Tuesday, July 04, 2006

Canadian Law School: Black Letter Law

A reader of my book sent me an email last week. I thought it would be worthwhile to provide the answer to that email, as it may be useful to everyone.

Original email question:

"I have a question I've been mulling over. I have an uncle who attends law school in the United States and he suggests that a big part of law school success is 'mastering the black letter law.' Distressingly, he found that the black letter law was not taught in law school (at least not explicitly), and that students must learn it on their own. In particular, he recommends notes from BARBRI Bar exam preparation lectures as a good source for 'black letter law.' Do you think this is good advice for Canadian law students? What IS the black letter law? Is BarBri a good source for learning Canadian law (aren't Canadian and American laws pretty different?)."

Answer:

Thank you for the email. I really appreciate it. The "Black Letter Law" debate is a good one, and one that I have heard for quite a few years now. Some people live by it. It's not discussed much at all by Canadian law professors, from my experience. From my experience, it's application of the law that you learn in class that is most important. Being able to disect a problem into its issues, sub issues and sub issues. You will find that Getting to Maybe is invaluable, and I recommend that you read it before classes begin.

I know law students who have had terrible memories. They can't remember dates, names, case names, etc. However, they have received A's in their classes because they are able to take a step back, take a breath and begin dissecting a hypothetical problem, keeping all of the sub issues in mind, returning to them and fleshing them out. They are able to get the big points out of the way quickly, and then are able to get bonus points for dissecting the minutiae. Read Getting to Maybe. Take every opportunity that you have to discuss exam preparation and application of law with your professors. Get to know the professors well. I wish someone had given me that advice early on, because it is very good advice.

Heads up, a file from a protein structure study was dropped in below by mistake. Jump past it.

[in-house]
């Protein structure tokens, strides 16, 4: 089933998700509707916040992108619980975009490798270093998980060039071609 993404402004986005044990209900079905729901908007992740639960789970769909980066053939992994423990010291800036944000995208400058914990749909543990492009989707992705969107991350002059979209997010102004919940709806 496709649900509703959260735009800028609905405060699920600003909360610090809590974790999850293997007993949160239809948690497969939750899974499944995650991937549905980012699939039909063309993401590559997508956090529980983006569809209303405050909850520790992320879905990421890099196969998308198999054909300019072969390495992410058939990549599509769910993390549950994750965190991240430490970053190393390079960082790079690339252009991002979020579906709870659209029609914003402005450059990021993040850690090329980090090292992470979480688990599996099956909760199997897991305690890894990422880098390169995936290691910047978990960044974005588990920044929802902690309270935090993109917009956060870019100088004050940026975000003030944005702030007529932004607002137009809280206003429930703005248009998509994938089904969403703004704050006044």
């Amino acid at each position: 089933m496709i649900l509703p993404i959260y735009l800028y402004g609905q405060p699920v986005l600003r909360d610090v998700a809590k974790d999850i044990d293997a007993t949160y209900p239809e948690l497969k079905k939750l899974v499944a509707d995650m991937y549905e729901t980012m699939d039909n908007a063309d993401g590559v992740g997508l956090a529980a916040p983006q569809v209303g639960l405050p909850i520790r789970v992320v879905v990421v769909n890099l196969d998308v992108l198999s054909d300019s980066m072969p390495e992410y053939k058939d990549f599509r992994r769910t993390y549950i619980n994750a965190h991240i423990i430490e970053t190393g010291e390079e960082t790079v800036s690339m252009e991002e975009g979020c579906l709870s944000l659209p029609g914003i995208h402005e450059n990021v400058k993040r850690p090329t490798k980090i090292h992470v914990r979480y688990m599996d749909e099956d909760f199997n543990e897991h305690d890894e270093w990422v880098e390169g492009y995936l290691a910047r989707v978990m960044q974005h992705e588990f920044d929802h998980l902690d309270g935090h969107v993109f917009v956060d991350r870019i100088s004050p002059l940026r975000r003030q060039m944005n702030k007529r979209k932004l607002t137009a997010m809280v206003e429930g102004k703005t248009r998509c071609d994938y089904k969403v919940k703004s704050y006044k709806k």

Find your strengths early on. Stay on top of your material, but don't become so engrossed in it that you can't see the forest through the trees. Find other students (especially upper year students) that are proving to be successful, and find ways of accessing their knowledge and experience. Write me during the course of your law school experience when you have questions, and I will do my best to answer them, or to point you towards a resource that may help.

Thanks again, and good luck in your new career. You've made a great choice.Find your strengths early on. Stay on top of your material, but don't become so engrossed in it that you can't see the forest through the trees. Find other students (especially upper year students) that are proving to be successful, and find ways of accessing their knowledge and experience. Write me during the course of your law school experience when you have questions, and I will do my best to answer them, or to point you towards a resource that may help.

Thanks again, and good luck in your new career. You've made a great choice.

ed note: BLACK LETTER LAW - The principles of law which are generally known and free from doubt or dispute. Also see http://en.wikipedia.org/wiki/Black_letter_law

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